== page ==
Social interaction with friends and classmates is critical. Shrewsbury’s collaborative tools and platforms such as Google Drive and FlipGrid encourage our students to communicate, interact, and work together. Students are in regular contact with teachers through our communication platforms who provide regular feedback, guidance and commentary.
Joining Google Hangouts allows students to participate in lessons remotely, and if for some reason, they are not able to connect ‘live’, our staff have been recording experiences for review at a later date.
In addition to maintaining the academic provision for absent students, we also try to keep a close eye on their physical and emotional wellbeing. Teachers regularly “check-in” with students by email, and students can also privately contact teachers through Firefly and school mail if they ever have any concerns, knowing that they will receive a timely response.
How responsive have teachers been to adapting their lessons?
Very positive. It is reassuring, but not surprising given the outlook and professionalism of our teaching staff. They have effectively managed the increased workload of planning and delivering lessons that can be enjoyed both by students in the classroom and those learning from home, and also attended a series of associated training and development sessions. As a ‘tech guy’, I’ve been really encouraged to hear colleagues sharing so many great and creative ideas around the use of EdTech, and the feedback that they have been providing about specific platforms has provided welcome perspective on how things actually workin the physical and virtual classroom environments. This is all good stuff that will continue to benefit teaching and learning at Shrewsbury going forward.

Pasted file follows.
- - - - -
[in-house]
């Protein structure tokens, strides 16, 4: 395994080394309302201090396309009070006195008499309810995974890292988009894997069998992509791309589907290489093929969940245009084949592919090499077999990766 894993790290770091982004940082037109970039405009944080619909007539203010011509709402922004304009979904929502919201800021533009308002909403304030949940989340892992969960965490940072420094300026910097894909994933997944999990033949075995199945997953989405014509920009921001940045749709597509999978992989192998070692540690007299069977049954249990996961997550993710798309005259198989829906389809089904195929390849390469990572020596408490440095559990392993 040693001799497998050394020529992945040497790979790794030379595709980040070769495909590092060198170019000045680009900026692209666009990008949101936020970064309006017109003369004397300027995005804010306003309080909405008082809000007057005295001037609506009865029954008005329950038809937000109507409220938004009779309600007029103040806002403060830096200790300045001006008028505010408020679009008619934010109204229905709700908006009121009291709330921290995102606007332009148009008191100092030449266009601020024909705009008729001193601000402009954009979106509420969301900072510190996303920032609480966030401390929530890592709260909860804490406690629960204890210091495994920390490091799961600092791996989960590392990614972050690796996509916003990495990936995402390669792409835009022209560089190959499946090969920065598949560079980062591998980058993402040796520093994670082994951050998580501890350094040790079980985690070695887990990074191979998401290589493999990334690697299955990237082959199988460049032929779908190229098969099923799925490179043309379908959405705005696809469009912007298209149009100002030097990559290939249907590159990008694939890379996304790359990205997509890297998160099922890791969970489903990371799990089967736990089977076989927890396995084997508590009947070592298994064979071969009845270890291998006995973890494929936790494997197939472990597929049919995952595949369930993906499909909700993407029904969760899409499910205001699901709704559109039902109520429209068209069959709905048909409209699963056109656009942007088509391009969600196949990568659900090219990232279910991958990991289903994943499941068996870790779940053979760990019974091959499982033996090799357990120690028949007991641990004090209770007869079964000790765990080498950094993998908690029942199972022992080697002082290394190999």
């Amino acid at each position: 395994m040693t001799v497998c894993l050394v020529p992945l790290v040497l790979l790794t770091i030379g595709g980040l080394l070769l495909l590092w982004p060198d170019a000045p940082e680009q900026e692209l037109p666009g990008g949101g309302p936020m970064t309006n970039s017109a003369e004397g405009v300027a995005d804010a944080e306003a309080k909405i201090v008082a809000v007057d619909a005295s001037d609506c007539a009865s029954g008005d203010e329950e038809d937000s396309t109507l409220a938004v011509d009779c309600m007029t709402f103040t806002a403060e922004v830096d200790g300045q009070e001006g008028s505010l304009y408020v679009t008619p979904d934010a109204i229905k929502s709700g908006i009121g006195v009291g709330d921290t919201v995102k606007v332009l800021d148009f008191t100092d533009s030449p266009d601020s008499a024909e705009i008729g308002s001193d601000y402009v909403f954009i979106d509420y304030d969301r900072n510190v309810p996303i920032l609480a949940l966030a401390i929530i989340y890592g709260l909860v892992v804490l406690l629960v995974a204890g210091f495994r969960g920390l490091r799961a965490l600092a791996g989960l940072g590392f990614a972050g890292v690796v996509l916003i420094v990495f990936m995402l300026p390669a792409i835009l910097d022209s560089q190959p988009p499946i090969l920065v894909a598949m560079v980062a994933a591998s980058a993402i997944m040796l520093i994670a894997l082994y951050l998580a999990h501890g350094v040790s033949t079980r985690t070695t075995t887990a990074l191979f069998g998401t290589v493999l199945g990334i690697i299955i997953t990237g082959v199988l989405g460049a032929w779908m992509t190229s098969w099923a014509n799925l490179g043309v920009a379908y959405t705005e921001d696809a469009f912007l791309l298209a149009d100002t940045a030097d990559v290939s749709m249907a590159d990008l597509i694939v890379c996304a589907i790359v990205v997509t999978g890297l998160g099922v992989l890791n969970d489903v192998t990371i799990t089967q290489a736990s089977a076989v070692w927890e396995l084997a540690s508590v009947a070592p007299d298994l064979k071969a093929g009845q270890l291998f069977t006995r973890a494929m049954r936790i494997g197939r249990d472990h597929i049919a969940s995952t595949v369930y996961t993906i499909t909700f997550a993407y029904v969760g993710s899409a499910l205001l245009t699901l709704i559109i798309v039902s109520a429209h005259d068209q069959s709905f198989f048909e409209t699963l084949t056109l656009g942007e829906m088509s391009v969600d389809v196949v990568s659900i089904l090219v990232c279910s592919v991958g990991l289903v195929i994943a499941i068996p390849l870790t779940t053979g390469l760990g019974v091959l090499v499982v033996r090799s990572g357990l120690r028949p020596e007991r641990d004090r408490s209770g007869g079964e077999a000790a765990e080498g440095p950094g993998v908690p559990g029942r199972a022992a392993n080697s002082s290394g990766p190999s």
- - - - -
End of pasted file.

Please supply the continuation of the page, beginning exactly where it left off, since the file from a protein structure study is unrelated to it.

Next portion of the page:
The excellent online lessons that have been delivered across the school in recent weeks are a testament to the significant investment that Shrewsbury has made in EdTech resources and training over the past few years.
What feedback have you had from parents?
Of course, there is natural anxiety from parents regarding COVID-19 and the potential impact that quarantine measures may have on learning provision. We continue to invite parents to give us their feedback and ask any questions they have. One of the key concerns is around the level of interaction and discourse that can be achieved through solely digital means, and by its very nature, this will always be more limited than when a student is present in class. However, the collaborative software and communications platforms that we are now using means that there is more opportunity for rich interaction than ever before, and I have equally been pleased to hear so many positive comments back from parents about how effective and engaging our online lessons have been. For many it’s been a real eye-opener about how their children are now using technology to aid their learning at Shrewsbury every day.
With regards to coronavirus, the key thing is that parents now know that no matter how the current situation evolves, we will continue to deliver the syllabus and curriculum for our students. What’s more, there is a genuine desire to provide highest-quality learning experience possible in every lesson, whether that is in the classroom, or online. The expectations are clear for both staff and students, and in a prolonged absence situation – as would be the case of whole school closure - the regular timetable will continue to be developed as per usual, with regular assessment and feedback. I know that parents have found this reassuring over the last few weeks, so it’s good to have these systems in place.
How can parents help?
Learning remotely at home does pose some evident challenges, and some students will understandably find it harder to adapt to this mode of working than others. The support of parents is crucial in helping to create an effective working environment and routine at home. To help guide students and parents, take a look at our 11 tips for learning at home here.